Green Lacewing

Green lacewings — scientifically known as the Chrysoperla rufilabris — are aggressive aphid predators that have an appetite for other soft-bodied pests as well.

Lacewing larvae are tiny when emerging from its egg, but grow to 3/8 of an inch long. They are often referred to as aphid lions since they voraciously attack aphids by seizing them with large, sucking jaws and inject a venom that paralyzes it’s prey. The hollow jaws then draw out the body fluids of the pest, of course, killing it. Of all available commercial predators, this lacewing is the most voracious and has the greatest versatility for aphid control in field crops, orchards, and greenhouses.

Each green lacewing larva will devour 200 or more pests or pest eggs a week during their two to three week developmental period. After this stage, the larvae pupate by spinning a cocoon with silken thread. Approximately five days later adult lacewings emerge to mate and repeat the life cycle. Depending on climatic conditions, the adult will live about four to six weeks.

Ric Bessin an Extension Entomologist at the University of Kentucky College of Agriculture says,

Green lacewings are an often under-appreciated group of beneficial insects. As with lady beetles, these natural enemies are important predators of many types of soft bodied insects and insect eggs. These insects are common in the spring summer and fall and their contribution to insect control is immense.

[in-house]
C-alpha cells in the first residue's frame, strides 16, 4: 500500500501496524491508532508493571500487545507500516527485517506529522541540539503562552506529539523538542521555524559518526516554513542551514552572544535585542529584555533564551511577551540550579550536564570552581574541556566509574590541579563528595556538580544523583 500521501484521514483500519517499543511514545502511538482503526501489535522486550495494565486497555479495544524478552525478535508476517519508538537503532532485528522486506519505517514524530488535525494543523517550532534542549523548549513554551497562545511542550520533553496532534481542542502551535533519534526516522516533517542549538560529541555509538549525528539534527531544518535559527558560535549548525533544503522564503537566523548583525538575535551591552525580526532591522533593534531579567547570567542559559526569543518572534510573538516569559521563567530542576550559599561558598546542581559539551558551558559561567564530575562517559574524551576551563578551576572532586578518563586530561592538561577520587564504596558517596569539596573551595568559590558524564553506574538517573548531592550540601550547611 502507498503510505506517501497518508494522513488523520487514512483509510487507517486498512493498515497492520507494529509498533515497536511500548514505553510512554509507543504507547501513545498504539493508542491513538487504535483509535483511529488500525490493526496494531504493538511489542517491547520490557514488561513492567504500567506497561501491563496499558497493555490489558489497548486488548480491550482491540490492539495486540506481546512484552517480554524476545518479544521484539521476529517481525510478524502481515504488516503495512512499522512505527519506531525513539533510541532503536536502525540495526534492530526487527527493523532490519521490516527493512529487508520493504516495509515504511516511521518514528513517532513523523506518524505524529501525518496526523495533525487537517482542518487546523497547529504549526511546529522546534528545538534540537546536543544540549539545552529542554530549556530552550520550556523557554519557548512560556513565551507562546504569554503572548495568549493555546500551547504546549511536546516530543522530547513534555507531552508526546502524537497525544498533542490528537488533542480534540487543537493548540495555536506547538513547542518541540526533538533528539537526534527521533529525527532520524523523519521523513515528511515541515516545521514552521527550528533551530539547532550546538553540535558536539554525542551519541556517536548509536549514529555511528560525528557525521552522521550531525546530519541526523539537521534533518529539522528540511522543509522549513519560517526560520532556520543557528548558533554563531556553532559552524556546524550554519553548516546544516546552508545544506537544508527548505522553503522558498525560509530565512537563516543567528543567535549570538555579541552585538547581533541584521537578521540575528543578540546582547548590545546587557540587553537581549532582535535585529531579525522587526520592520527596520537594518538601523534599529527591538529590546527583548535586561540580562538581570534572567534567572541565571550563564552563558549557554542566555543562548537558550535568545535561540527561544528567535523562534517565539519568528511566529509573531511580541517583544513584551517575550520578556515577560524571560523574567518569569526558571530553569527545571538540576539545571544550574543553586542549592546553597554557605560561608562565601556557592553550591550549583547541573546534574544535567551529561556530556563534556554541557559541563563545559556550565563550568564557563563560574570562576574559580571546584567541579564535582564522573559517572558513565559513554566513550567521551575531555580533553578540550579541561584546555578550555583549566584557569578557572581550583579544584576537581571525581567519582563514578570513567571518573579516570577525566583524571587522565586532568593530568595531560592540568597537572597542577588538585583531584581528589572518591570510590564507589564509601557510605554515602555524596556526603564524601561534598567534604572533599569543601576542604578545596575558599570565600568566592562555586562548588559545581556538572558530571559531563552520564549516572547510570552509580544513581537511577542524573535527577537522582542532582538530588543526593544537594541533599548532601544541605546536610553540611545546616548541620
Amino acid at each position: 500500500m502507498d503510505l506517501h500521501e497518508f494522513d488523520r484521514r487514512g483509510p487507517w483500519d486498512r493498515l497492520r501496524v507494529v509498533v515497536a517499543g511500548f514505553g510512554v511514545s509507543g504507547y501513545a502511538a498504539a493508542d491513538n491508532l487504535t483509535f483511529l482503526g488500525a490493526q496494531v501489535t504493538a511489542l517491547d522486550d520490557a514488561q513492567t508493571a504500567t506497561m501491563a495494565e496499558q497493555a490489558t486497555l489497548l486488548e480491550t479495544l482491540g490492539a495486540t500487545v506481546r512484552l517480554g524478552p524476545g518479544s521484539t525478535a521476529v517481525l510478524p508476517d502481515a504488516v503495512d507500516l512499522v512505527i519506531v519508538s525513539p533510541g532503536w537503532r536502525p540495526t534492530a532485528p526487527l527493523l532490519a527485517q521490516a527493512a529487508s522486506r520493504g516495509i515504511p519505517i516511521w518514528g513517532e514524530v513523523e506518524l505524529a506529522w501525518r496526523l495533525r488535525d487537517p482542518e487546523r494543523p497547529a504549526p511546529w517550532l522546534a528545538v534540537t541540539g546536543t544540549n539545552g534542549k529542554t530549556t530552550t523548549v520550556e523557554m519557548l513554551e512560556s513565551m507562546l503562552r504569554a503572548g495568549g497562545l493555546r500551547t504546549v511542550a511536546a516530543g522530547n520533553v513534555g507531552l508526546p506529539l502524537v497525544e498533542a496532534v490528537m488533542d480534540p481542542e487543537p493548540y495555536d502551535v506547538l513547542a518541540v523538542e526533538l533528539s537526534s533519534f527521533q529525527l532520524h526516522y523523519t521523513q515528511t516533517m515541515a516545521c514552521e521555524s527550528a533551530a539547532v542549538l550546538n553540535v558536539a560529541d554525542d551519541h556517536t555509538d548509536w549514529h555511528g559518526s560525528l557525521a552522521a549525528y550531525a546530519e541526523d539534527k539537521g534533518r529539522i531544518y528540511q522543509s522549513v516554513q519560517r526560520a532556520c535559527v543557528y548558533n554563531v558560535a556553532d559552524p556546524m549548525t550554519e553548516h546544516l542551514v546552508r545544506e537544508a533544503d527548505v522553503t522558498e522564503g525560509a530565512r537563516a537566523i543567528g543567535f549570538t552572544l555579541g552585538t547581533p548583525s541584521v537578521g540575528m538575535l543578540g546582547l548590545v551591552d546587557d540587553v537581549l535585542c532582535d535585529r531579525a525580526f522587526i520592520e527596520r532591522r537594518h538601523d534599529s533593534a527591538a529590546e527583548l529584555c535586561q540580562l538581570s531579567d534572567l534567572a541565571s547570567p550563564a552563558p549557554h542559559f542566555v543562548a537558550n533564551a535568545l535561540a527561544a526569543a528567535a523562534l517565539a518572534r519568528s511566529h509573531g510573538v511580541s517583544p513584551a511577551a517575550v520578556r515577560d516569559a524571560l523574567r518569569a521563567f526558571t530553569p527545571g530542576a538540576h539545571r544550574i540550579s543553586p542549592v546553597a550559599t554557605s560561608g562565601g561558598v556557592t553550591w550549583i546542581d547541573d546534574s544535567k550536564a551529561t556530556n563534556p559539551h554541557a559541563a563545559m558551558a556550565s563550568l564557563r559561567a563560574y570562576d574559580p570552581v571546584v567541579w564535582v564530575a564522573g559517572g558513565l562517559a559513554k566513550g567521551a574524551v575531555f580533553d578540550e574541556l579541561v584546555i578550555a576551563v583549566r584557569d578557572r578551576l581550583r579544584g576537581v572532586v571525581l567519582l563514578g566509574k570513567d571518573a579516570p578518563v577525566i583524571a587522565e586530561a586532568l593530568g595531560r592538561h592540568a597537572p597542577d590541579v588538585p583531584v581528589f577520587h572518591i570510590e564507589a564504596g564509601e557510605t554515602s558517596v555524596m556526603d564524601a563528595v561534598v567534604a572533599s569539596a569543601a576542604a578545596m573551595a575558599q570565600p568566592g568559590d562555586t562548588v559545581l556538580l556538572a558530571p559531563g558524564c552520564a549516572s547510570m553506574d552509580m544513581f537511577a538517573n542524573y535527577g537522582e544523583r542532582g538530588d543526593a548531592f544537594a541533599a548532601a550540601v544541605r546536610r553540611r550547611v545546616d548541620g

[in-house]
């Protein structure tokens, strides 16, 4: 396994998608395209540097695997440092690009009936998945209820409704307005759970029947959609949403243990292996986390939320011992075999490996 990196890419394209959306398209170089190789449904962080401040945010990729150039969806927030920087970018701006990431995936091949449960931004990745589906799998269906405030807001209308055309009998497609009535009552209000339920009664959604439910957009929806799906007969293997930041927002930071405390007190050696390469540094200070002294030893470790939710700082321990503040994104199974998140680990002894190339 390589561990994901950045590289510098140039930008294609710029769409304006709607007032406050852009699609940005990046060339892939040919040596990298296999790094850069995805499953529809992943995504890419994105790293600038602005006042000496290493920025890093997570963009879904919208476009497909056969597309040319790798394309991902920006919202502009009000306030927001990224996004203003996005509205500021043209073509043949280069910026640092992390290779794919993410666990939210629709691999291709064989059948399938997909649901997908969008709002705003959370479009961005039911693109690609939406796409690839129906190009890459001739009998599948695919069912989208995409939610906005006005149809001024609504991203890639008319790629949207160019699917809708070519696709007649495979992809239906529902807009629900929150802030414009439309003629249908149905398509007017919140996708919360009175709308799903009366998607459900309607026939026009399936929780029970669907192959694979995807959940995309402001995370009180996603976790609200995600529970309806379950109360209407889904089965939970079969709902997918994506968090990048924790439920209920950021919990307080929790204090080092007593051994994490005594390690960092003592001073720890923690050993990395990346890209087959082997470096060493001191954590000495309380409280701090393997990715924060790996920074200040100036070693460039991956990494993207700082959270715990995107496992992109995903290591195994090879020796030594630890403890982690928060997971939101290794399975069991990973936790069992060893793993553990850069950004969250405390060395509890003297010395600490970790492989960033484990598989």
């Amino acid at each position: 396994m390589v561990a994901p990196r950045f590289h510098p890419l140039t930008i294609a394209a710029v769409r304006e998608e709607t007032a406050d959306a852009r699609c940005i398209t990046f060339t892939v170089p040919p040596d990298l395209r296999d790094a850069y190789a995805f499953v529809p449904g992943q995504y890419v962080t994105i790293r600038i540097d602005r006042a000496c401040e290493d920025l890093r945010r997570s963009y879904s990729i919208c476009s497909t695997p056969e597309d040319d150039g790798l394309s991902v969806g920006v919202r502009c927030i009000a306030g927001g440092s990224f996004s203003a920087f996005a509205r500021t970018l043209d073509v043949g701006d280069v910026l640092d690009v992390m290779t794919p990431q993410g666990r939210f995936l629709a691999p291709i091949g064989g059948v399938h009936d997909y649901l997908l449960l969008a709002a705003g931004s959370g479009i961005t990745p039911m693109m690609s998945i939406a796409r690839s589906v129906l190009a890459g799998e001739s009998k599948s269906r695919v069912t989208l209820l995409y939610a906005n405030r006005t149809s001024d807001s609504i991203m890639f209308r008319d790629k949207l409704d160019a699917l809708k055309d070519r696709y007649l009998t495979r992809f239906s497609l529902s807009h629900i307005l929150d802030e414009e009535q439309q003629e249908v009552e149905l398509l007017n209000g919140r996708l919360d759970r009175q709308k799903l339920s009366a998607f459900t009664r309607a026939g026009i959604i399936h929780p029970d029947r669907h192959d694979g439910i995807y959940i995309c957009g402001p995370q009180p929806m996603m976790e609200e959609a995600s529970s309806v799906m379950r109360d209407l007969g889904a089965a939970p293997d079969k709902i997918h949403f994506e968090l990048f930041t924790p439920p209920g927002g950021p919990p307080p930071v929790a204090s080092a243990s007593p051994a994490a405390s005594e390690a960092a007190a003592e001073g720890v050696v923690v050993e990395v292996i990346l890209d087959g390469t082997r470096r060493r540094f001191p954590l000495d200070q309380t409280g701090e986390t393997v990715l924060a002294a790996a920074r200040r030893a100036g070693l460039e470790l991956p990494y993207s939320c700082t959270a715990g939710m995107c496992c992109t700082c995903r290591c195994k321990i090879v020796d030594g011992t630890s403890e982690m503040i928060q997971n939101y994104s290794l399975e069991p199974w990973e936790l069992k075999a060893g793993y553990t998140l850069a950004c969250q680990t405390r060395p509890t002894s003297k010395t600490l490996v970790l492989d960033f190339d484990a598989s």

The adult green lacewing is about 3/4 inch long, light green and has a delicate appearance with lacy wings. One unusual characteristic are its eyes, they look like two golden hemispheres. They are weak fliers and are commonly found near aphid colonies. The adults feed mostly on nectar, pollen, and honeydew but with some species the adults will feed on insects.

Preferred Food of the Green Lacewing:

aphids, mealybugs, spider mites, leafhopper nymphs, caterpillar eggs, scales, thrips, and whiteflies.
lacewing
(Chrysopa carneca) For greenhouse, garden or orchard. The larva feeds on many soft bodied insects including aphids, red spider mites, thrips, mealybugs, moth eggs, leafhoppers, and others. Very small and gray-brown in color. The larva feeds for two or three weeks when it then pupates.

The adult emerges one week later to feed on nectar, pollen, or honeydew. If there is food for the adults then the life cycle will be repeated. If there is not, then new larva releases will need to be made every three weeks. 1,000 per 500 sq. ft. 5,000 per acre.

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The adults eat only honey, pollen, and nectar, which they need to reproduce. Repeated releases may be necessary if the infestation has not been arrested 5-7 days after the larvae have emerged.

I found a very VERY cool site with the entire Lacewing Life Cycle if you’d like to know more.

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"The doctor of the future will give no medicine, but will interest his patient in the care of the human frame, in diet and in the cause and prevention of disease" ~ Thomas Jefferson

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